Above-the-line promotion

A form of promotion that is undertaken by a business by paying for communication with consumers

Advertising elasticity

Measures the responsiveness of demand for a product following a change in the advertising spending on it


Business with authority to act on behalf of another firm

Asset-led marketing

An approach to marketing that bases strategy on the firm’s existing strengths and assets

Below-the-line promotion

Promotion that is not a directly paid for means of communication but based on short-term incentives to purchase

Boston Matrix

A method of analysing the product portfolio of a business in terms of market share and market growth


An identifying symbol, name, image or trademark that distinguishes a product from its competitors

Brand awareness

Extent to which a brand is recognised by potential customers and is correctly associated with a particular product

Brand development

Measures the infiltration of a product’s sales, usually per thousand population

Brand loyalty

The faithfulness of consumers to a particular brand as shown by their repeat purchases irrespective of the marketing pressure from competing brands

Channel of distribution

The chain of intermediaries a product passes through from producer to final consumer

Cluster Sampling

Using one or a number of specific groups to draw samples from and not selecting from the whole population

Company or Corporate Branding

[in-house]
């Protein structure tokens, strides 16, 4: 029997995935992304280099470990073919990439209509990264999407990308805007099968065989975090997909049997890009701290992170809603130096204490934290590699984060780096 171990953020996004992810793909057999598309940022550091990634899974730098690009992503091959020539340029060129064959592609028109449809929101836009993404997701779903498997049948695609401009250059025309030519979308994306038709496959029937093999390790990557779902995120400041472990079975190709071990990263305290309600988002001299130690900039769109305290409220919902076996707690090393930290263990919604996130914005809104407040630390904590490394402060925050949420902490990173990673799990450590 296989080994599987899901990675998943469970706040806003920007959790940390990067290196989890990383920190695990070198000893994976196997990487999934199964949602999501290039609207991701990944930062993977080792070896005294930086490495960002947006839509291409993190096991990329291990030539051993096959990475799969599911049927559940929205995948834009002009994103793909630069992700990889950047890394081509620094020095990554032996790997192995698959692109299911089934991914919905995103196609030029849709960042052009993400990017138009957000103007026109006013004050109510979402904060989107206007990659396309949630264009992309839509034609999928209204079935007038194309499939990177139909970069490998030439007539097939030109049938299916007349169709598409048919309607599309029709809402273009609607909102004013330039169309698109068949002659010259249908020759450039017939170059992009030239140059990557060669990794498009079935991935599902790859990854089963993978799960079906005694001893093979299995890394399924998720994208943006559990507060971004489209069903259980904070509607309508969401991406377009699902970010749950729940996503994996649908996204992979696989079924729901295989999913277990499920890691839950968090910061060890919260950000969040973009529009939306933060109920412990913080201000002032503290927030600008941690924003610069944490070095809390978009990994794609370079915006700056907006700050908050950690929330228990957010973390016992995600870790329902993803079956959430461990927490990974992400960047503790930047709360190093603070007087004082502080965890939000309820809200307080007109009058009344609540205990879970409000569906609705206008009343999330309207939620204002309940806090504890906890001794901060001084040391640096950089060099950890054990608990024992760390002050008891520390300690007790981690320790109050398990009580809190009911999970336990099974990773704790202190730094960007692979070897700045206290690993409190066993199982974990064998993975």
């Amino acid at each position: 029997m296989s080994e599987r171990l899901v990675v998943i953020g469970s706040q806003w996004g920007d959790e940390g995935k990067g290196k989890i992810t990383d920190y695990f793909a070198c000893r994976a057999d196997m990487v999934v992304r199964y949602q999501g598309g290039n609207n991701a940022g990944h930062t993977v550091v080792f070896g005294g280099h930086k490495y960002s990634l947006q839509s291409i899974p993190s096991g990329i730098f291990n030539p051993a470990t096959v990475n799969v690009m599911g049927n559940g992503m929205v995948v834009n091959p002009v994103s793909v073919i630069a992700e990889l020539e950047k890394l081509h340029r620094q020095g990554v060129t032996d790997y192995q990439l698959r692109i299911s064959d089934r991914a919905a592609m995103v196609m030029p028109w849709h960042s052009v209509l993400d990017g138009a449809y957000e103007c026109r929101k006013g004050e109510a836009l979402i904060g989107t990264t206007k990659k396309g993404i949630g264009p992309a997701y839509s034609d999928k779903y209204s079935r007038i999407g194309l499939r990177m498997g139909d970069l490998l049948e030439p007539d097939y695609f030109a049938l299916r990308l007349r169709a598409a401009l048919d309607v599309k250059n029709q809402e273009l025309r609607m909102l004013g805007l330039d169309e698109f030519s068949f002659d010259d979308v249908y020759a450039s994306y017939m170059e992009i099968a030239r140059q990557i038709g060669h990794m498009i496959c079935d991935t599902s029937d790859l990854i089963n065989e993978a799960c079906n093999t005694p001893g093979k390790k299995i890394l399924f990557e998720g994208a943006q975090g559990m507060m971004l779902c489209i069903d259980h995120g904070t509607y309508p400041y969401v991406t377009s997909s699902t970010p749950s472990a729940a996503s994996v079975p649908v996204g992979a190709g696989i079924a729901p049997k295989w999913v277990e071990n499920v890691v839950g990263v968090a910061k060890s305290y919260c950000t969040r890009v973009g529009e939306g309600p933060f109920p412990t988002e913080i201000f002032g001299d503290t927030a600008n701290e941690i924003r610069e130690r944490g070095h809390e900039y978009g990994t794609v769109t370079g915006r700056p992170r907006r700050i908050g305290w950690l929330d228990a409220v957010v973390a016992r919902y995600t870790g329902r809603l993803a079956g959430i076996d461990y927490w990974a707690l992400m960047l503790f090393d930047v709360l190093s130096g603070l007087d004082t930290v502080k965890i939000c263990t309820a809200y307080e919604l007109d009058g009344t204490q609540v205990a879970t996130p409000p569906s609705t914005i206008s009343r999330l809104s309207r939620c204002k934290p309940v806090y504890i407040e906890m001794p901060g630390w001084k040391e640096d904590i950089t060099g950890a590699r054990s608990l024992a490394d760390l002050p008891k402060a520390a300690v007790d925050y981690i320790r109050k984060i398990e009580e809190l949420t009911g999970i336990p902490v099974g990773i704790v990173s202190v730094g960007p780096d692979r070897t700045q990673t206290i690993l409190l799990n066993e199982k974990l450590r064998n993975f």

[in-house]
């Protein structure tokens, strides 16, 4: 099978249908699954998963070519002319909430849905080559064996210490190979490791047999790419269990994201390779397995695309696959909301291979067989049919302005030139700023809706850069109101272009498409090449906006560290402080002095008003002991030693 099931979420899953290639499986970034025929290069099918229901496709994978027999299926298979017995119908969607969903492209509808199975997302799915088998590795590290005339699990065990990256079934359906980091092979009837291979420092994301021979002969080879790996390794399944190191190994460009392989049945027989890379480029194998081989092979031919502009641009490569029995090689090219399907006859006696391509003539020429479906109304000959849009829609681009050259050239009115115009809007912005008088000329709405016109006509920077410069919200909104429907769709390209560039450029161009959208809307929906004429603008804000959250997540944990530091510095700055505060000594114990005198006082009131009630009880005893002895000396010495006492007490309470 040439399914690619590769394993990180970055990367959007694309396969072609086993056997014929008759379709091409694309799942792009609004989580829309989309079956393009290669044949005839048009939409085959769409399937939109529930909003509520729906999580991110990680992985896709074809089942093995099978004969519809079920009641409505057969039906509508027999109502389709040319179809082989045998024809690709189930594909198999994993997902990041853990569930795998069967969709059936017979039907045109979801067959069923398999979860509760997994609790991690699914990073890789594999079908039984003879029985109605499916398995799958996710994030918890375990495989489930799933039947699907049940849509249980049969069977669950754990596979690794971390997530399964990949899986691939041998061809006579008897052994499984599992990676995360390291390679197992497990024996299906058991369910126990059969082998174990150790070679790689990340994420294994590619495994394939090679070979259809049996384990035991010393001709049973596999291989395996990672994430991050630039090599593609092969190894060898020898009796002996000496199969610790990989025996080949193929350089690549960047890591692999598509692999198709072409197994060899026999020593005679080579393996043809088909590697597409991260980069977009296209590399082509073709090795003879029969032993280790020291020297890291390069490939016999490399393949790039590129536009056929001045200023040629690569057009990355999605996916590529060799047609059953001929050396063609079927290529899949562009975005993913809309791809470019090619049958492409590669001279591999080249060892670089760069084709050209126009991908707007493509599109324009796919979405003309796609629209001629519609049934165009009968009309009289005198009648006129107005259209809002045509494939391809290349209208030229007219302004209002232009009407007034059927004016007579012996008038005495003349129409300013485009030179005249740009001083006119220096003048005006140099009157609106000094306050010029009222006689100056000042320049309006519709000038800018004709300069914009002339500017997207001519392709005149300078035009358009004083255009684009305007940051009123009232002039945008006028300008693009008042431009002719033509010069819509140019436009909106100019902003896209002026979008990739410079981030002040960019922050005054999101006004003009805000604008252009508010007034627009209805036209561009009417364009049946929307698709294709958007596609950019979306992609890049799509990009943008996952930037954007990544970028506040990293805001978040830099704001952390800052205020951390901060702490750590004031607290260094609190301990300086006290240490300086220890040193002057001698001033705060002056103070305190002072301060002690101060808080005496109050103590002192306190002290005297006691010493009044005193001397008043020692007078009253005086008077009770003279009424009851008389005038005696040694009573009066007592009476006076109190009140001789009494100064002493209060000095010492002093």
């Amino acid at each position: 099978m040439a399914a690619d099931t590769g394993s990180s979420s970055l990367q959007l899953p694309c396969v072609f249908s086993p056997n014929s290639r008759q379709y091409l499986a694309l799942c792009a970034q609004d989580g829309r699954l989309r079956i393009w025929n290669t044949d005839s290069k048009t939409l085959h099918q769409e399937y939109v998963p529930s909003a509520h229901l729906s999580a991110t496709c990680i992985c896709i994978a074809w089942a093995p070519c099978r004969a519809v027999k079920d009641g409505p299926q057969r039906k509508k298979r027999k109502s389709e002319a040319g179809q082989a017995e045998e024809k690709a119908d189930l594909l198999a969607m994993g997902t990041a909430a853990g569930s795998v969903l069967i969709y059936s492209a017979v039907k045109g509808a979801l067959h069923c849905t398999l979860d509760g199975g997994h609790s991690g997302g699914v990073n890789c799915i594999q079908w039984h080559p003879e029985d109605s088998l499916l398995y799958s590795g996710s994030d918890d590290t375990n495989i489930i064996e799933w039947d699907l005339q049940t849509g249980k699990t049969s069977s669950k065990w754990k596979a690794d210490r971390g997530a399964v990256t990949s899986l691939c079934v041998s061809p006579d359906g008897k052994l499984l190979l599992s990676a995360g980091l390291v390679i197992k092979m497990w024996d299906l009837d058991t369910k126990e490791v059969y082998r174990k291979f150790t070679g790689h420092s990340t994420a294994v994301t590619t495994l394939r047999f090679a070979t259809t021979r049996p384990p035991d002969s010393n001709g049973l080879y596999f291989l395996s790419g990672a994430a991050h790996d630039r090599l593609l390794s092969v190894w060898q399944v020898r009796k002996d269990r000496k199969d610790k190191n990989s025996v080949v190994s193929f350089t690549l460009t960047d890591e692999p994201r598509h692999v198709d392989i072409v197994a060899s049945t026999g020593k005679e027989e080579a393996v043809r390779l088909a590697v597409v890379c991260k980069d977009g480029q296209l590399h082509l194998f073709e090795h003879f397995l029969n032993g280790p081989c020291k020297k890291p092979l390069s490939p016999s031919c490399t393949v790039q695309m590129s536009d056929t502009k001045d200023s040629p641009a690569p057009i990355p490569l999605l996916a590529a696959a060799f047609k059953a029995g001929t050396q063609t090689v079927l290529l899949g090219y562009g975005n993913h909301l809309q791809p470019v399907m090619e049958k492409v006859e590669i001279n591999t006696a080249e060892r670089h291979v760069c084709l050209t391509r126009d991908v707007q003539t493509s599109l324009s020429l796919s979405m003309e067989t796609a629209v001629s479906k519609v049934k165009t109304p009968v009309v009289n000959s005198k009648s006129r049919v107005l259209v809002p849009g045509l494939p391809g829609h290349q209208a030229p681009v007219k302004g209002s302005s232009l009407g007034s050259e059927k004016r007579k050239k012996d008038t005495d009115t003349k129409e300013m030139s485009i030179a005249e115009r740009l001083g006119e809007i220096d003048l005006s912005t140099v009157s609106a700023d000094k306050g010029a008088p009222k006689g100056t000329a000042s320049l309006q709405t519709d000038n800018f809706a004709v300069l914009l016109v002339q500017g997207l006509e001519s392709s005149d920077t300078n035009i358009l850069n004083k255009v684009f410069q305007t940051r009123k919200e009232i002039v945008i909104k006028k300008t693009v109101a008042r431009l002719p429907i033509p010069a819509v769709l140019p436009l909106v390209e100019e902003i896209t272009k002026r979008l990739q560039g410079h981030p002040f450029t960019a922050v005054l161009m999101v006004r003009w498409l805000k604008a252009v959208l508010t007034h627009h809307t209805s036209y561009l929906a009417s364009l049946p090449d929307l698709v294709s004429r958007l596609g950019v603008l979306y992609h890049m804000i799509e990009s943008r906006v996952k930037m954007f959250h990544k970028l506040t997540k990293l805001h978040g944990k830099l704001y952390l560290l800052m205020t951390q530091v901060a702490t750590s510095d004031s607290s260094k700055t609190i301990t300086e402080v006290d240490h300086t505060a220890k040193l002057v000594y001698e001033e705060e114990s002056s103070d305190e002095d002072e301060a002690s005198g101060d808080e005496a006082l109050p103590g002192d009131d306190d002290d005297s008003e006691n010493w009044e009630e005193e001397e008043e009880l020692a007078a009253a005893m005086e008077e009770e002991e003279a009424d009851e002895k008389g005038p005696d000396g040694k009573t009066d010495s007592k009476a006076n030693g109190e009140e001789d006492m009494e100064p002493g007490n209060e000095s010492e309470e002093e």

The company name is applied to products and this becomes the brand name

Competition-based pricing

A firm will base its price upon the price set by its competitors

Consumer durables

Manufactured products that can be re-used and are expected to have a reasonably long life

Consumer Markets

Markets for goods and services bought by the final user of them

Consumer profile

A quantified picture of consumers of a firm’s product, showing proportions of ages groups, gender etc

Contribution-cost pricing

Setting prices based on the variable costs of making a product in order to make a contribution towards fixed costs and profit

Co-ordinated Marketing Mix

Key marketing decisions complement each other and work together to give customers a consistent message about the product

Corporate image

Consumer perception of the company behind a brand

Cost-plus pricing

Adding a fixed mark-up for profit to the unit price of a product

Cross elasticity

Measures the responsiveness of demand for a product following the change in price of another product

Cyclical variations

Variations in sales occurring over periods of time of much more than a year


The buying and selling of goods and services on the internet

Extension strategies

Marketing plans that extend the maturity stage of the product before a brand new one is needed

Family (Umbrella) branding

A marketing strategy that involves selling several related products under one brand name

Full-cost pricing

Setting a price by calculating a unit cost for the product and then adding a fixed profit mark-up

Going-rate pricing